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N.Y. bill aims to ban tackle football for children under 12

January 24, 2018 / Football
A New York lawmaker says he will reintroduce legislation this week that seeks to ban tackle football statewide for children under the age of 12.

According to The New York Times, state assemblyman Michael Benedetto, who sponsors the bill, faces long odds in getting legislation to the governor’s desk. His hope is that new research will finally convince others that tackle football is more dangerous for young children.

Benedetto’s bill would ban tackle football in youth leagues and schools across New York, which would have a significant impact on Pop Warner. He named his bill the John Mackey Youth Football Protection Act, after the former NFL tight end who developed dementia and died in 2011. 

From The Times:

Doctors note that head hits absorbed by young players are more damaging because their brains are not fully developed, and are less capable of fully repairing themselves. Younger players also have weaker neck muscles, and therefore are less capable of bracing for impact and supporting the weight of a football helmet.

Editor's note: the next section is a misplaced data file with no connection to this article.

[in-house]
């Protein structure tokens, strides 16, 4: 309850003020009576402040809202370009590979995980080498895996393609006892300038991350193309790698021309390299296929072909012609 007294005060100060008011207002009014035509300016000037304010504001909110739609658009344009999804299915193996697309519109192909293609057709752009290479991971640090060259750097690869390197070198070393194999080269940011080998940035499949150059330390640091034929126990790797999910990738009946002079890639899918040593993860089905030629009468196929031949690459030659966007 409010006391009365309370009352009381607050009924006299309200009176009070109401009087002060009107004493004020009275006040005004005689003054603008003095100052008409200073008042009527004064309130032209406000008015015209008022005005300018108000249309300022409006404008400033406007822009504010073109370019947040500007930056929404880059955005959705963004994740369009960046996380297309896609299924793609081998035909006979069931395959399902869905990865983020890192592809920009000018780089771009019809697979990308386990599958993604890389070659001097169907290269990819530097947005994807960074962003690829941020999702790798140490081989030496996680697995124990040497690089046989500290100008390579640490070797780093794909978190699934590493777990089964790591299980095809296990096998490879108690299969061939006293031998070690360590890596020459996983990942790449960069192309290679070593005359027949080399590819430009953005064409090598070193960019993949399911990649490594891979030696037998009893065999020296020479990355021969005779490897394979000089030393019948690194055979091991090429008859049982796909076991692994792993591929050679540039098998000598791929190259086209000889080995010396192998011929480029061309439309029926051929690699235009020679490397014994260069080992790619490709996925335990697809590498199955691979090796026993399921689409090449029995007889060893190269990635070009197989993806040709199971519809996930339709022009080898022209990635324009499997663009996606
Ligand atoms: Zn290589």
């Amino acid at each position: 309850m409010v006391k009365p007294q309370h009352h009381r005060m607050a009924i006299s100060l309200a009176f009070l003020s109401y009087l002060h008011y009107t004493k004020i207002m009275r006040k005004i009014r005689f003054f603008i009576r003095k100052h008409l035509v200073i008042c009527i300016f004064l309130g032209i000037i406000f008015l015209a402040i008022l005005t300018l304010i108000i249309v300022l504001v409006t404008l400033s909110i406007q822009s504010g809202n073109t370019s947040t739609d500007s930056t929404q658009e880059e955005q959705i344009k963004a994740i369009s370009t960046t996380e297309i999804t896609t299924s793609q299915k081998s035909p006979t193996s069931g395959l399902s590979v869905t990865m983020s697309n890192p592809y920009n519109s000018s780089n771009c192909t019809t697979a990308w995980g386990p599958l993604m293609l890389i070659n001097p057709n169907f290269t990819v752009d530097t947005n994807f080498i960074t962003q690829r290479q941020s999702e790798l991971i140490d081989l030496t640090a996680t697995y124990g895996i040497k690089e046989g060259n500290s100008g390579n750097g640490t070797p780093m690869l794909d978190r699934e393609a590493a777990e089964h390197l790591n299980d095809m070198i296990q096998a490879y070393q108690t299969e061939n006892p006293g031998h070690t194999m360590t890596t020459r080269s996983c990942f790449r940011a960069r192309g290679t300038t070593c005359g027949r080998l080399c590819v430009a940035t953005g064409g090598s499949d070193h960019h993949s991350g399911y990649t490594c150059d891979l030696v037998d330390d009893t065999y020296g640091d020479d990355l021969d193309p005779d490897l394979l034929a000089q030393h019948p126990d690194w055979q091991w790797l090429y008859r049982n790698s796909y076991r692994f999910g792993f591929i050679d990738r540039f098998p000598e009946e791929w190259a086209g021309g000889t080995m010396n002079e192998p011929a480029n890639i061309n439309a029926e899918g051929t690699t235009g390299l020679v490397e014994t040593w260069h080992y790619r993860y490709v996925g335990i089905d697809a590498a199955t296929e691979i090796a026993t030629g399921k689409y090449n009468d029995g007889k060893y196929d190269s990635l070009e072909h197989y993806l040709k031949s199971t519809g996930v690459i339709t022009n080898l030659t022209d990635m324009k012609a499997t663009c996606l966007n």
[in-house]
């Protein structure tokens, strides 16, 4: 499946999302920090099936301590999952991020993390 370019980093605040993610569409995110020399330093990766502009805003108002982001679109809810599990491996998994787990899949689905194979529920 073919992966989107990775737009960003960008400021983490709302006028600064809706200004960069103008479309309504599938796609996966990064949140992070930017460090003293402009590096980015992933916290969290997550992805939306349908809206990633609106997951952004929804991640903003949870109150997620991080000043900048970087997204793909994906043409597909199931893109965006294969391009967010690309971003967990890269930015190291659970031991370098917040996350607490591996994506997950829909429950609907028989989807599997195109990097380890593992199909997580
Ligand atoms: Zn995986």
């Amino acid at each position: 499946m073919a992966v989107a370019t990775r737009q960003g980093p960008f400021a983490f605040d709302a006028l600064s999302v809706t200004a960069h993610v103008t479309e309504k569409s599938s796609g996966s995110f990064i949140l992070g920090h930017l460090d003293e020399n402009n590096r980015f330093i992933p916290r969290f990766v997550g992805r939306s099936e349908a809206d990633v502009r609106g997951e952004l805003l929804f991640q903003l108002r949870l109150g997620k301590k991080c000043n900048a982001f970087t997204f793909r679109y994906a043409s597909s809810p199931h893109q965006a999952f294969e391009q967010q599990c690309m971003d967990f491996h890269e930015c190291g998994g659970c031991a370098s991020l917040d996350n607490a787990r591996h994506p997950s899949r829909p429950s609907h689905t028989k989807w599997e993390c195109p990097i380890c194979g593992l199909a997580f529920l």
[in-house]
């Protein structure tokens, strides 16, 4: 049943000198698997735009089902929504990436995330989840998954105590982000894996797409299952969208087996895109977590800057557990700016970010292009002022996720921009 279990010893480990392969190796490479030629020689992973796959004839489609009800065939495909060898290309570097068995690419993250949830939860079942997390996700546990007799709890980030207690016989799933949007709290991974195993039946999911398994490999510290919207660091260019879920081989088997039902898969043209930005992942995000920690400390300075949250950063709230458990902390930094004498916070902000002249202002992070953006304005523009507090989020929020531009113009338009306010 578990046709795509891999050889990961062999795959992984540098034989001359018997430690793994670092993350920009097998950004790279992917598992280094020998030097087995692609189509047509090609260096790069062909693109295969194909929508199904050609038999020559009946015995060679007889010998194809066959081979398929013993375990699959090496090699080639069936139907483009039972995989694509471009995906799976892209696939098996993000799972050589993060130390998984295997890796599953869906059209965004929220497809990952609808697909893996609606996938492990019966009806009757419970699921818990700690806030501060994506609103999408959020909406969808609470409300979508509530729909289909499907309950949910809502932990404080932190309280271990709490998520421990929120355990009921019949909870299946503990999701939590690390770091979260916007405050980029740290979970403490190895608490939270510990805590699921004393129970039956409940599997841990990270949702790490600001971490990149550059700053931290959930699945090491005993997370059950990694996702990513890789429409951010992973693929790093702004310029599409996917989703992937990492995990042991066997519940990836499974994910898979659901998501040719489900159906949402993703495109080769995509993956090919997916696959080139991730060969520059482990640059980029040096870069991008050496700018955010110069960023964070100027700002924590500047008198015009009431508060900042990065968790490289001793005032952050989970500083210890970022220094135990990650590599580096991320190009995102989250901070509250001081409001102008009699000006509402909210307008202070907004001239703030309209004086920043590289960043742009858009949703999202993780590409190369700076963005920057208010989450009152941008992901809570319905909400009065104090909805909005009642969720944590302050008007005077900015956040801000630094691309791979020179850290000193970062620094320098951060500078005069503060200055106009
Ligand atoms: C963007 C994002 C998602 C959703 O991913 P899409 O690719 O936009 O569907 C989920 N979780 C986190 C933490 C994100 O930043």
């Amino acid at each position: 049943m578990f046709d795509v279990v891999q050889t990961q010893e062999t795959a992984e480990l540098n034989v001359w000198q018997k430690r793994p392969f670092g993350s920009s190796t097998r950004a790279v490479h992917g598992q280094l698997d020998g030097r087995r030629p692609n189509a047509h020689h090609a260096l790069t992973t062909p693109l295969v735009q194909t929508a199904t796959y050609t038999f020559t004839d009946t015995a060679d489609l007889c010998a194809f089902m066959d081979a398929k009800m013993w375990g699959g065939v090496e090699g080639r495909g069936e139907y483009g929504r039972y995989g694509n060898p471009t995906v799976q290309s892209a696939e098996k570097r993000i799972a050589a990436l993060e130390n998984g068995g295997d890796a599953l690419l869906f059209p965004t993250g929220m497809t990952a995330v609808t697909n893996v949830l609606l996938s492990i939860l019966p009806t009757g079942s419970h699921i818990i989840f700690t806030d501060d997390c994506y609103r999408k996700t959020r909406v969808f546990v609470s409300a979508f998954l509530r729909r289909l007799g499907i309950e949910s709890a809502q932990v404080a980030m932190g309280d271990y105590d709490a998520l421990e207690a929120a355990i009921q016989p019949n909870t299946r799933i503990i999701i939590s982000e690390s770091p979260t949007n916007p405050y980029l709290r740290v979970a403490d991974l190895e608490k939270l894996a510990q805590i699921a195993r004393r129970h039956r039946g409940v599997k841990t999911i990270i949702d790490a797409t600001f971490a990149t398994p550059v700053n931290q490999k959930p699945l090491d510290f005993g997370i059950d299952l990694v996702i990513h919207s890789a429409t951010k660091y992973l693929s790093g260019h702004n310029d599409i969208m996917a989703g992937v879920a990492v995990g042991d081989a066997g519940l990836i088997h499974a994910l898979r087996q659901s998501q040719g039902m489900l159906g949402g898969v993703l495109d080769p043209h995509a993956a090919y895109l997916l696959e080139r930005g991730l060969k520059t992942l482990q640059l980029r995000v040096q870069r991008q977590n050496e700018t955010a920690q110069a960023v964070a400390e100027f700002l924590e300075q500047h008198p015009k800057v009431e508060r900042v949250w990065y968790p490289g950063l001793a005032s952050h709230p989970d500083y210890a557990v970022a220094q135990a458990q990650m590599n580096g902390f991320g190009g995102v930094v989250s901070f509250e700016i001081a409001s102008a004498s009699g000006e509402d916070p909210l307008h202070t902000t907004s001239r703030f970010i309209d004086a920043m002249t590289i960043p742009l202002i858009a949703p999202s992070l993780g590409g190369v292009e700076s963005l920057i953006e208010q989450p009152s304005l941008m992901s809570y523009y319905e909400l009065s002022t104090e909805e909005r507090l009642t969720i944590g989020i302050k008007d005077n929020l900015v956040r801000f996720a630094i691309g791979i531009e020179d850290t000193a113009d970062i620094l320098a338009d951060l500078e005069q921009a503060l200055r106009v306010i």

“Some of my colleagues quibble that the science has not determined which age is the right age, but they don’t seem to realize that health experts set age minimums for all sorts of activities like drinking, smoking and driving, and the science is never purely black and white,” said Dr. Robert Cantu, the co-founder and medical director of the Concussion Legacy Foundation, who has studied head trauma in children for years.

Research has overwhelmingly concluded that repeated blows to the head — not only concussions, but sub-concussive hits — could have lasting effects. In 2016, former NFL quarterback Shaun Hill convinced his hometown in Kansas to drop tackle football, and most other bans have been implemented at the community levels.

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